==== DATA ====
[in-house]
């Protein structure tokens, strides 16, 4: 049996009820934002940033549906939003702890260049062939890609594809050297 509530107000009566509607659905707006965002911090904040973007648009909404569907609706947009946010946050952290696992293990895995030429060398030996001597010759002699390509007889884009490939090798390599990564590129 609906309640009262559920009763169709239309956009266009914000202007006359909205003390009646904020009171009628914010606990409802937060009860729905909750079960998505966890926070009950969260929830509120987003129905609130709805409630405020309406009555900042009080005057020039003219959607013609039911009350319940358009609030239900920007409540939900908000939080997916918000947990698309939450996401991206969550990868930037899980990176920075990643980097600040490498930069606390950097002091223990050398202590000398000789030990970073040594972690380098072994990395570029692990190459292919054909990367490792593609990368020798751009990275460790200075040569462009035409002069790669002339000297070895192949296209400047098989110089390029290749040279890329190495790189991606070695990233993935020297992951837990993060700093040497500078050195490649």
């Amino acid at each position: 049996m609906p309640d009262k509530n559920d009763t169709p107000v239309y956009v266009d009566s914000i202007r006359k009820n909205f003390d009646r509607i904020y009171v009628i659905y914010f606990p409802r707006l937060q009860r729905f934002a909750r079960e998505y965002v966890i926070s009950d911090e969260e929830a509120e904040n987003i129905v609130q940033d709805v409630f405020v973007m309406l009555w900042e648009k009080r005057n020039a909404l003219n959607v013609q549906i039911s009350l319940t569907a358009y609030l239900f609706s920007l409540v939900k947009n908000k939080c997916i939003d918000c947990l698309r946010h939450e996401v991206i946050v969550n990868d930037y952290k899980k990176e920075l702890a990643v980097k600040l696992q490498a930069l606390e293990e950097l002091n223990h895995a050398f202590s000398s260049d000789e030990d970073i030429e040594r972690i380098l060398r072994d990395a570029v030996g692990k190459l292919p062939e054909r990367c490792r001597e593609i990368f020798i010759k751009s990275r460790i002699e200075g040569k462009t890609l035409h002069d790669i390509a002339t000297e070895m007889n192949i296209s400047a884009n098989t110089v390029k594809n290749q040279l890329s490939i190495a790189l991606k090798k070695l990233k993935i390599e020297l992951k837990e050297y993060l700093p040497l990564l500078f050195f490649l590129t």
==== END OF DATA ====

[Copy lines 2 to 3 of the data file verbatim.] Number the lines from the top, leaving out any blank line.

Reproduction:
């Protein structure tokens, strides 16, 4: 049996009820934002940033549906939003702890260049062939890609594809050297 509530107000009566509607659905707006965002911090904040973007648009909404569907609706947009946010946050952290696992293990895995030429060398030996001597010759002699390509007889884009490939090798390599990564590129 609906309640009262559920009763169709239309956009266009914000202007006359909205003390009646904020009171009628914010606990409802937060009860729905909750079960998505966890926070009950969260929830509120987003129905609130709805409630405020309406009555900042009080005057020039003219959607013609039911009350319940358009609030239900920007409540939900908000939080997916918000947990698309939450996401991206969550990868930037899980990176920075990643980097600040490498930069606390950097002091223990050398202590000398000789030990970073040594972690380098072994990395570029692990190459292919054909990367490792593609990368020798751009990275460790200075040569462009035409002069790669002339000297070895192949296209400047098989110089390029290749040279890329190495790189991606070695990233993935020297992951837990993060700093040497500078050195490649």
């Amino acid at each position: 049996m609906p309640d009262k509530n559920d009763t169709p107000v239309y956009v266009d009566s914000i202007r006359k009820n909205f003390d009646r509607i904020y009171v009628i659905y914010f606990p409802r707006l937060q009860r729905f934002a909750r079960e998505y965002v966890i926070s009950d911090e969260e929830a509120e904040n987003i129905v609130q940033d709805v409630f405020v973007m309406l009555w900042e648009k009080r005057n020039a909404l003219n959607v013609q549906i039911s009350l319940t569907a358009y609030l239900f609706s920007l409540v939900k947009n908000k939080c997916i939003d918000c947990l698309r946010h939450e996401v991206i946050v969550n990868d930037y952290k899980k990176e920075l702890a990643v980097k600040l696992q490498a930069l606390e293990e950097l002091n223990h895995a050398f202590s000398s260049d000789e030990d970073i030429e040594r972690i380098l060398r072994d990395a570029v030996g692990k190459l292919p062939e054909r990367c490792r001597e593609i990368f020798i010759k751009s990275r460790i002699e200075g040569k462009t890609l035409h002069d790669i390509a002339t000297e070895m007889n192949i296209s400047a884009n098989t110089v390029k594809n290749q040279l890329s490939i190495a790189l991606k090798k070695l990233k993935i390599e020297l992951k837990e050297y993060l700093p040497l990564l500078f050195f490649l590129t």